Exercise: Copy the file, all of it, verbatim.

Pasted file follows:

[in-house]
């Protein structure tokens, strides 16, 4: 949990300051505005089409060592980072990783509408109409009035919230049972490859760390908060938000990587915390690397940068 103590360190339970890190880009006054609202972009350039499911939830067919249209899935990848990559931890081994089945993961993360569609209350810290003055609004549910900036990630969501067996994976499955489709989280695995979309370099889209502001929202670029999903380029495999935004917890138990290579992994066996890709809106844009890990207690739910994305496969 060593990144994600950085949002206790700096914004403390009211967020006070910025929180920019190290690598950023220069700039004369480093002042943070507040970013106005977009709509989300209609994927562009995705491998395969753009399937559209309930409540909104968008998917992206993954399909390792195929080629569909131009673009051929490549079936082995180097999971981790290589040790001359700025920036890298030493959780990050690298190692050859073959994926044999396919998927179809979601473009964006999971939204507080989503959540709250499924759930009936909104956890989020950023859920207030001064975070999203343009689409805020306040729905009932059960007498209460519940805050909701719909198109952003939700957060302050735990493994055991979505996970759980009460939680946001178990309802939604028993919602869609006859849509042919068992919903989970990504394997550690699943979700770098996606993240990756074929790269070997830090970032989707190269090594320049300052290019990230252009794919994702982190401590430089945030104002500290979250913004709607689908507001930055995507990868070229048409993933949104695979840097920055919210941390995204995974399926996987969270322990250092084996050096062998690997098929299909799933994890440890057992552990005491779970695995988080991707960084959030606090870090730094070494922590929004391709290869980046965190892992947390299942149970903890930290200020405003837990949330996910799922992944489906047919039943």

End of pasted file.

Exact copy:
[in-house]
């Protein structure tokens, strides 16, 4: 949990300051505005089409060592980072990783509408109409009035919230049972490859760390908060938000990587915390690397940068 103590360190339970890190880009006054609202972009350039499911939830067919249209899935990848990559931890081994089945993961993360569609209350810290003055609004549910900036990630969501067996994976499955489709989280695995979309370099889209502001929202670029999903380029495999935004917890138990290579992994066996890709809106844009890990207690739910994305496969 060593990144994600950085949002206790700096914004403390009211967020006070910025929180920019190290690598950023220069700039004369480093002042943070507040970013106005977009709509989300209609994927562009995705491998395969753009399937559209309930409540909104968008998917992206993954399909390792195929080629569909131009673009051929490549079936082995180097999971981790290589040790001359700025920036890298030493959780990050690298190692050859073959994926044999396919998927179809979601473009964006999971939204507080989503959540709250499924759930009936909104956890989020950023859920207030001064975070999203343009689409805020306040729905009932059960007498209460519940805050909701719909198109952003939700957060302050735990493994055991979505996970759980009460939680946001178990309802939604028993919602869609006859849509042919068992919903989970990504394997550690699943979700770098996606993240990756074929790269070997830090970032989707190269090594320049300052290019990230252009794919994702982190401590430089945030104002500290979250913004709607689908507001930055995507990868070229048409993933949104695979840097920055919210941390995204995974399926996987969270322990250092084996050096062998690997098929299909799933994890440890057992552990005491779970695995988080991707960084959030606090870090730094070494922590929004391709290869980046965190892992947390299942149970903890930290200020405003837990949330996910799922992944489906047919039943």